Following the series of interviews I made with sound workers in China back in April, and since I’ve now (temporarily!) moved back to the UK, I’ve taken the opportunity to record a further set of chats with people and groups in this country. Generally speaking these people interested me because of their approach to the way a practice negotiates the social fabric. The relationship between these speakers activities and what one might call a cultural practice is perhaps quite an ambivalent one, in some cases even an irrelevant consideration for them. I point that out because such activities have in some cases been subsumed within an art practice—specifically the “dialogic” approach—but such practices may at times be seen to “work” better when kept at a distance from such a context, a choice of position which in the process calls into question the efficacy of an art-based practice in attempting to come to grips with the world.
I just received the new edition of LEAP 艺术界 magazine with my piece about alternative artists working in Beijing. The article didn’t come through too badly, though they had to cut 4 of my interviews because of space restrictions.
An interview with Elaine W. Ho and Fotini Lazaridou-Hatzigoga at HomeShop.
Edward Sanderson: Elaine, you’ve been here three years, how did HomeShop start? Have you and Fotini been working together the whole time?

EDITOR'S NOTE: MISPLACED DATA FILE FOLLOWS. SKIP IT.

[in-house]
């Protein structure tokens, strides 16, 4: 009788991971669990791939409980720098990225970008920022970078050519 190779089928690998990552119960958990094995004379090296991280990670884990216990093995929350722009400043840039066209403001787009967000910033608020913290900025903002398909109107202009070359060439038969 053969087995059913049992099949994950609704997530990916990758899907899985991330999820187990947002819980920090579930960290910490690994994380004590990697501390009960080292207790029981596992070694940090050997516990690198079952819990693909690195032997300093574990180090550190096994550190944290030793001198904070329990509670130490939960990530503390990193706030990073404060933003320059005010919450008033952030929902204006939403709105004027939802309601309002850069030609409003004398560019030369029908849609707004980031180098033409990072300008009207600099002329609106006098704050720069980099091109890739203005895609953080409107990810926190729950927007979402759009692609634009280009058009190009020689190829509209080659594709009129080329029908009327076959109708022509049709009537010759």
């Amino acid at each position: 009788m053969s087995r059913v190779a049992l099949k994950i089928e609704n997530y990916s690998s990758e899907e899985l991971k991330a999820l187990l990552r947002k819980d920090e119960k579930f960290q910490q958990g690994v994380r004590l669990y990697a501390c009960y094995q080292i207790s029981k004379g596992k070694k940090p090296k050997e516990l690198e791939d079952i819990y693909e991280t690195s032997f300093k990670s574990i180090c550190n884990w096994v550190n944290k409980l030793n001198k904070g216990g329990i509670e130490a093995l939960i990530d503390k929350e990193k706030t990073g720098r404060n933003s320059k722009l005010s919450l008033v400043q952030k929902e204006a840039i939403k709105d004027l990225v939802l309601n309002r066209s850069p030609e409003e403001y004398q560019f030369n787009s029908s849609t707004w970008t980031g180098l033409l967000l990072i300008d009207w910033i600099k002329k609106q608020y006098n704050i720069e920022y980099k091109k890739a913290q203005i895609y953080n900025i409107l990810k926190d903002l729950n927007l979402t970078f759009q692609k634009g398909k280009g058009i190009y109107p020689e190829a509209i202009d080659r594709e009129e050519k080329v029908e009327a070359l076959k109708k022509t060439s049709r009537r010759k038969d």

Fotini Lazaridou-Hatzigoga: I’ve been to China a few times now, and we have collaborated on several projects, but it’s only at this moment that I’m joining in, as we are trying to think about HomeShop’s future. Elaine will be able to tell you more about what she’s been doing so far.
Elaine W. Ho: I think HomeShop really came out of my experience of living in China and my fascination with the juxtapositions between public space and private space here, which I think a lot of people notice or are intrigued by when they come here. A lot of the work that I do involves the public space and looking at alternative settings with which one is interfaced with an idea or a “work”, and because of that particular interest in negotiating a public space and a private space—not only on a spatial level but also on a social, economic level—this idea came to me: let’s play with the commercial space and see what we can do with that. So this was how it originally came about, and all the projects we’ve done here are based around this environment and the people here and are determined to a great extent by the architecture and the way that this space in particular relates to the community.